Robert Post resigned from his position as director of campus safety at Saint Mary’s on Tuesday, vice president of student affairs Karen Johnson announced in a Wednesday email.Post was named the director of campus safety Feb. 18 following the retirement of former director Dave Gariepy earlier that month.Campus Safety will continue to be staffed around the clock and stands ready to assist those on campus, Johnson said in the email.“Campus and student safety is always our first priority,” she said. “We have begun the search process for a replacement and in the meantime, everything is in place for the department to operate as normal.”Tags: director of campus safety, robert post, Saint Mary’s Campus Safety, Saint Mary’s College
Federal funds received by the University for coronavirus relief will be used to aid students whose families are struggling by the loss of a job or another hardship as a result of the pandemic, Notre Dame announced in a press release Wednesday.“Almost one-half (48 percent) of Notre Dame students receive financial assistance in the form of need-based scholarships that do not require repayment,” the press release said. “The median amount per student is $38,000, about three-quarters the cost of tuition to Notre Dame.”One-third of University’s endowment goes toward student financial aid and the savings generated by Notre Dame’s early retirement package also went to student financial aid.Tags: COVID-19, Endowment, financial aid, pandemic
Photo: PexelsJAMESTOWN – Business leaders in Jamestown are clarifying new rules for essential employees who interact with the public during the COVID-19 pandemic.The Chautauqua County Chamber of Commerce says a new executive order by New York State Governor Andrew Cuomo now requires all employees who interact with customers or the public must be provided with face coverings.The Executive Order reads, in part: “any employees who are present in the workplace shall be provided and shall wear face coverings when in direct contact with customers or members of the public. Businesses must provide, at their expense, such face coverings for their employees.”This mandate applies to all employees working in public areas of licensed businesses including liquor stores, pharmacies, and grocery stores, in addition to restaurants, bars, and manufacturers providing food and alcoholic beverages for delivery and takeout. Officials say the provision may be enforced by local governments or local law enforcement as if it were an order pursuant to section 12 or 12-b of the Public Health Law.Businesses licensed to sell alcohol who fail to follow this Executive Order, or any other Executive Order, will be subject to SLA discipline.The full order is available on the state’s website.On Wednesday, Governor Andrew Cuomo announced he is issuing a new executive order requiring face masks in public in the state of New York.Starting Friday, all New Yorkers will need to carry a face mask or covering while they’re out in public. You will need to wear it in any situation where you aren’t able to social distance. Share:Click to share on Facebook (Opens in new window)Click to share on Twitter (Opens in new window)Click to email this to a friend (Opens in new window)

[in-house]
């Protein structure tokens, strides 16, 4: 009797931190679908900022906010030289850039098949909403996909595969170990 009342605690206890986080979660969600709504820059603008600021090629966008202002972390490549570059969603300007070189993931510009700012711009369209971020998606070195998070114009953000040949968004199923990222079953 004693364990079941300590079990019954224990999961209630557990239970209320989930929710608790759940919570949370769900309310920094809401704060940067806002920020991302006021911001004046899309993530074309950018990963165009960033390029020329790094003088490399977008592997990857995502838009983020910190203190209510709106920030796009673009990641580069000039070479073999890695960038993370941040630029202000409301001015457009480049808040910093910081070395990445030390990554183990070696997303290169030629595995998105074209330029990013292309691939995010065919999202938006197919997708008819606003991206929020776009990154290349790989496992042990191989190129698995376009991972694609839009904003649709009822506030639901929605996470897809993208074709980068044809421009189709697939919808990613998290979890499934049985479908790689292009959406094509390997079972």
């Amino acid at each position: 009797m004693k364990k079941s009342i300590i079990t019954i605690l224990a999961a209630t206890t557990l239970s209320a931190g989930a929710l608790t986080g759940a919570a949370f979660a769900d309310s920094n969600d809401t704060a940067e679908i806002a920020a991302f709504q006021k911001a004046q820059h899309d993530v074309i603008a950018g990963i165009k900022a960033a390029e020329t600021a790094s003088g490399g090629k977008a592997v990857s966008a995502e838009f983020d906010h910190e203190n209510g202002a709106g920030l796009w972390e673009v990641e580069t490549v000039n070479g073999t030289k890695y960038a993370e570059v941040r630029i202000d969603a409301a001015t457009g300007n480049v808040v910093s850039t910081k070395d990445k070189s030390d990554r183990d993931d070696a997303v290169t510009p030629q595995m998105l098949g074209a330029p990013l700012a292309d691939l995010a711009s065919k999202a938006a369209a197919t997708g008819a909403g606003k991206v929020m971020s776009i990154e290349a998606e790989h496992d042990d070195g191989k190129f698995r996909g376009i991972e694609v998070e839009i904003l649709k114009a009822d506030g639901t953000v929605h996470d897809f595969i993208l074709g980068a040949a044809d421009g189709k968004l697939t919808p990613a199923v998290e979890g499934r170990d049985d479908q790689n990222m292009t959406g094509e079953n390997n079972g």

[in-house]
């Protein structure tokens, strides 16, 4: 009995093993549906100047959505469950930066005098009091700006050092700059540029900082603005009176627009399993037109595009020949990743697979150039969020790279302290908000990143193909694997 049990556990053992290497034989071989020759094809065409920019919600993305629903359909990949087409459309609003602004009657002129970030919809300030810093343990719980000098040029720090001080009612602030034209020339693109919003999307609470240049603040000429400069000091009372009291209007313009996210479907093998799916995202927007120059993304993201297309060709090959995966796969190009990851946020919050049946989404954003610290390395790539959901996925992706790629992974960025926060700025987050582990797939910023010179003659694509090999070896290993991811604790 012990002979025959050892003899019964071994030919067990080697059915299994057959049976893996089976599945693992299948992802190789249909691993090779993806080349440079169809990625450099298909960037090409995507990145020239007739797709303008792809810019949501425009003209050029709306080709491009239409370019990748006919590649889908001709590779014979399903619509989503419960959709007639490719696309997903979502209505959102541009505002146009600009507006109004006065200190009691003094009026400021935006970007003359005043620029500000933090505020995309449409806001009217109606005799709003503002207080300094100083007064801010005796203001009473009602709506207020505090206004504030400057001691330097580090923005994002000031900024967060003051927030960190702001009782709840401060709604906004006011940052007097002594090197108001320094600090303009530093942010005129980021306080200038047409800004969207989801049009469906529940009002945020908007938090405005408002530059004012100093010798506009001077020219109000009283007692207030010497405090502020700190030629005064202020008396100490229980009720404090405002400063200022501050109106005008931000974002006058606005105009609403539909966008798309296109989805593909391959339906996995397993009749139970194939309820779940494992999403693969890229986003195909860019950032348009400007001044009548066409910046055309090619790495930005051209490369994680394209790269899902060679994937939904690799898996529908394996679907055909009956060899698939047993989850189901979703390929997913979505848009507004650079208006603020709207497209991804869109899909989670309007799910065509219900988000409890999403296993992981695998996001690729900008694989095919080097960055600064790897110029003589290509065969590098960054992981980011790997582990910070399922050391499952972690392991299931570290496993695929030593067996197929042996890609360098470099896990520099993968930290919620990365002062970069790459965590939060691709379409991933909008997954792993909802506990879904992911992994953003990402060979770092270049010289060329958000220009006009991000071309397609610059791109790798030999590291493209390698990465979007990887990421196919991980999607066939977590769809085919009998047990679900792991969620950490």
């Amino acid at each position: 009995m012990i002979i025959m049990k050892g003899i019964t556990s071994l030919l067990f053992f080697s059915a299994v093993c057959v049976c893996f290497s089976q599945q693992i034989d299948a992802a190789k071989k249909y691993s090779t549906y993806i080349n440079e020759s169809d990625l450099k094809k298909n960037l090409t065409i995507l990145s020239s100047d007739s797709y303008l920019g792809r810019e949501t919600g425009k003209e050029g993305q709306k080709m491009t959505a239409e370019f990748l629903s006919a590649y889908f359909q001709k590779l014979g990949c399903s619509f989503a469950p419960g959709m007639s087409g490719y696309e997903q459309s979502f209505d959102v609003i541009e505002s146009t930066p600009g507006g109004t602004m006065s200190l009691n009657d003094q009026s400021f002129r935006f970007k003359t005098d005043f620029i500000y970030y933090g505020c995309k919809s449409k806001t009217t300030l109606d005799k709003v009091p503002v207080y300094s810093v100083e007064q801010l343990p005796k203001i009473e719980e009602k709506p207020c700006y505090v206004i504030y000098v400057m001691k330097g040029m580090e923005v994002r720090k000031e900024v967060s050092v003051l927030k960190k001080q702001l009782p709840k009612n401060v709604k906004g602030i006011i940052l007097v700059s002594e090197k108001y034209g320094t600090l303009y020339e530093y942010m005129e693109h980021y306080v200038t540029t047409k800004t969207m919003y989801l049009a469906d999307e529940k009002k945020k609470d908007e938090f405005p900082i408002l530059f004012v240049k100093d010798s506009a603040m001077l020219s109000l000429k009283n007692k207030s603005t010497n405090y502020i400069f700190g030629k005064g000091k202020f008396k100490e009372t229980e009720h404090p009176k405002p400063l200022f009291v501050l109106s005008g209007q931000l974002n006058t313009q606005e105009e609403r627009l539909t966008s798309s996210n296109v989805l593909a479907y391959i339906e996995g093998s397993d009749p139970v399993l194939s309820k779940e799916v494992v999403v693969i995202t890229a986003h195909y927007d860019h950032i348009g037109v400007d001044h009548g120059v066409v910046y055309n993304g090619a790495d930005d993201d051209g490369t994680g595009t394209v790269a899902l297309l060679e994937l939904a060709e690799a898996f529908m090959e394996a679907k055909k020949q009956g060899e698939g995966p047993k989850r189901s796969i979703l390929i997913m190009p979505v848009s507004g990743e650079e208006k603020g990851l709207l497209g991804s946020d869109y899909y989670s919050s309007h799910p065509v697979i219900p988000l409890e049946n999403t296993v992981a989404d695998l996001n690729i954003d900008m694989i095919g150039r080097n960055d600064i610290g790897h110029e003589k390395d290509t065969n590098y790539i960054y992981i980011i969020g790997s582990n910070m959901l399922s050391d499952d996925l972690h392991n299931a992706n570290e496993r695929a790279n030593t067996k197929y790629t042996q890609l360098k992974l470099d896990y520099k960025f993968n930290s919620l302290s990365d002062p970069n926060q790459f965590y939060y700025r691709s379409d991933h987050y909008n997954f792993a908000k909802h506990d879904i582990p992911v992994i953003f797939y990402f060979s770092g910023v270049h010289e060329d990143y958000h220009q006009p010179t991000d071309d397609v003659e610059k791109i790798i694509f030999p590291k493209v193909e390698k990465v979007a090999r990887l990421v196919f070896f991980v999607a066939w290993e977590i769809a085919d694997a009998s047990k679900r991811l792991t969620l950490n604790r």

Share:Click to share on Facebook (Opens in new window)Click to share on Twitter (Opens in new window)Click to email this to a friend (Opens in new window) WNY News Now File Image.JAMESTOWN – Jamestown Mayor Eddie Sundquist announced Friday morning that starting next week city hall will be reopening on a limited basis.The Mayor says additionally parking enforcement will resume next Tuesday.Sundquist says that enforcement tickets will be issued for parking meter violations only. At this time, no violations will be issued by parking enforcement for expired registrations or inspections until the Department of Motor Vehicles reopens. City parking garages will also resume normal operations.All city offices will be open to the public by appointment only and will accept permits, applications and payments. The public is encouraged to continue to use the city payment drop boxes and other methods of payment. City parks continue to remain open, except for park restrooms and playgrounds, which will remain closed until further notice, the Mayor says.